Time is running out to allow millions of Americans to vote this fall without fear of contracting the novel coronavirus.
Mail voting — the voting method that best preserves social distancing — is infrequently used in many states, and those that don’t have extensive mail voting might be unable to implement systems before November. And while 33 states, including most 2020 presidential battlegrounds, already allow any voter to cast a ballot by mail who wants to, a number of those states aren’t prepared to handle the crush of mailed-in ballots that could be coming their way in November.
In interviews with POLITICO, eight election administrators and voting rights advocates said it is still too difficult for many voters to cast absentee ballots, even as two-thirds of American adults say they would be uncomfortable going to a polling place to vote, according to a new Pew Research Center survey — and as local, state and federal governments encourage or require Americans to stay home.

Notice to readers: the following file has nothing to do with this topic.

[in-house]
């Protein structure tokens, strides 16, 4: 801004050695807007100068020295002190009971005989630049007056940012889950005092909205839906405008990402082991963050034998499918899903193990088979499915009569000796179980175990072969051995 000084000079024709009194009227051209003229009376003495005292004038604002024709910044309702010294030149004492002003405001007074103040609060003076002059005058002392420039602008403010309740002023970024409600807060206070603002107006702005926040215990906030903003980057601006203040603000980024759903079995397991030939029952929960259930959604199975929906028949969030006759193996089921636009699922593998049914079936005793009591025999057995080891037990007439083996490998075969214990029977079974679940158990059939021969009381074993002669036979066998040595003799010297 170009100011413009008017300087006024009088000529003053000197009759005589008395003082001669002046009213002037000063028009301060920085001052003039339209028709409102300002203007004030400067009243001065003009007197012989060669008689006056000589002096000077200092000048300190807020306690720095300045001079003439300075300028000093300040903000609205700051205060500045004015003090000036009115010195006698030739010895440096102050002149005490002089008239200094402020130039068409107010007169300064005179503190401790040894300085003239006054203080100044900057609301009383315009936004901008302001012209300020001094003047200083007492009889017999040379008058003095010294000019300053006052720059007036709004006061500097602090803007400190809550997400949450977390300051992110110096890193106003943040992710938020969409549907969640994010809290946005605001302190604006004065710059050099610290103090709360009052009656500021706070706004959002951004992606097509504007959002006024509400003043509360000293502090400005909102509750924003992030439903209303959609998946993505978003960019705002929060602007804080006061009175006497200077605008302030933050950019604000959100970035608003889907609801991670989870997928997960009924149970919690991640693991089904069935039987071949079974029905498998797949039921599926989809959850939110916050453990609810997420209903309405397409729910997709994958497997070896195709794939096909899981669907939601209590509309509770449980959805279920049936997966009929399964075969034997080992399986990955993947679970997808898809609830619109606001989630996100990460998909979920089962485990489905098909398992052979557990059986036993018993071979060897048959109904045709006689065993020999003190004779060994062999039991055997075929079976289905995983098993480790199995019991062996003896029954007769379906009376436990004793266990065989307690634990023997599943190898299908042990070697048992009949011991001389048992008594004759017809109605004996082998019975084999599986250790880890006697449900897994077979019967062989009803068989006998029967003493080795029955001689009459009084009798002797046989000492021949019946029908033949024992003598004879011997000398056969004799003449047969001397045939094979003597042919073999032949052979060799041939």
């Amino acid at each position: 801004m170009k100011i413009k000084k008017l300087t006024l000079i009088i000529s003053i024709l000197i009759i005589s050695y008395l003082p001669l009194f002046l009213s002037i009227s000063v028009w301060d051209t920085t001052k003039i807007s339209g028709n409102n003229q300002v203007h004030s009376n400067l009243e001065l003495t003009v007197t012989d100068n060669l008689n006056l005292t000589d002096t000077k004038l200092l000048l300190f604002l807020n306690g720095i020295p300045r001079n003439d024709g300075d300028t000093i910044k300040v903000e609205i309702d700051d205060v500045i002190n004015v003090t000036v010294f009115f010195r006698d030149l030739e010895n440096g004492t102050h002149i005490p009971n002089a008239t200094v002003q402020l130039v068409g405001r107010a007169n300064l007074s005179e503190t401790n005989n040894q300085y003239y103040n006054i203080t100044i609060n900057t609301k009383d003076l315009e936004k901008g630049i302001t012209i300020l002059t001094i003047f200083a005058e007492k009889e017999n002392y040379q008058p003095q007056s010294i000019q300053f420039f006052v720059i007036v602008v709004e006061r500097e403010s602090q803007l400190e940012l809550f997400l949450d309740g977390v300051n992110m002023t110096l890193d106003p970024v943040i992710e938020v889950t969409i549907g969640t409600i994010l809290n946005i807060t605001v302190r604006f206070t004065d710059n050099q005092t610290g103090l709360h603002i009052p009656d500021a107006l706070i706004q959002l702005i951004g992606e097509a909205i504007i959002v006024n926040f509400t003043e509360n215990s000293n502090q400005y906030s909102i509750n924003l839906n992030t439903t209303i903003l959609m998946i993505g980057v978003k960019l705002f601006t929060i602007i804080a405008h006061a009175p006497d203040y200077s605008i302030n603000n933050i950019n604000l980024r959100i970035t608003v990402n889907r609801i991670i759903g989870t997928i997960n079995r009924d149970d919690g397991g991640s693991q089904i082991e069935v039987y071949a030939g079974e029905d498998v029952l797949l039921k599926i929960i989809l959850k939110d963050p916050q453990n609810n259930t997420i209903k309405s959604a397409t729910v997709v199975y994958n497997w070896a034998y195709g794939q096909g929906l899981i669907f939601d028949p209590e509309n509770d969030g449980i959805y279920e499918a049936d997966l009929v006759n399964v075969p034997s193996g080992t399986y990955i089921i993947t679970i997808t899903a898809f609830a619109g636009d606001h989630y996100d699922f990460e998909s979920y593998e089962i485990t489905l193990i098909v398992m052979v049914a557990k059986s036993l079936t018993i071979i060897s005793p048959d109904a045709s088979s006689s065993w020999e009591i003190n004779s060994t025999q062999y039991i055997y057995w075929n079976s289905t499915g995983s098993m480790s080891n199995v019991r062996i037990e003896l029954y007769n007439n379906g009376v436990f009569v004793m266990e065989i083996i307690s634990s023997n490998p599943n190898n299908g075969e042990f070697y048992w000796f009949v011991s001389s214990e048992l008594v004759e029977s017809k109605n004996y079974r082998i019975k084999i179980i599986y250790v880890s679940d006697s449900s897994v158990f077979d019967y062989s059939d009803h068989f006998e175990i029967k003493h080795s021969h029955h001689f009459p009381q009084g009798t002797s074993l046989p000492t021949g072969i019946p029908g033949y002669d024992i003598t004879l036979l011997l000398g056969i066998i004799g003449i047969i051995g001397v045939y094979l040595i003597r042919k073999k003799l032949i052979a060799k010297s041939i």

The consequences could shake the 2020 elections: Turnout had been expected to break modern records but instead could turn sharply downward, based on the path the coronavirus pandemic takes over the next few months. The patchwork system has thrown a wrench into every 2020 campaign, from the presidential hopefuls down to state and local candidates, as they navigate different state laws and emerging policy changes to make sure their voters can cast ballots amid the coronavirus pandemic.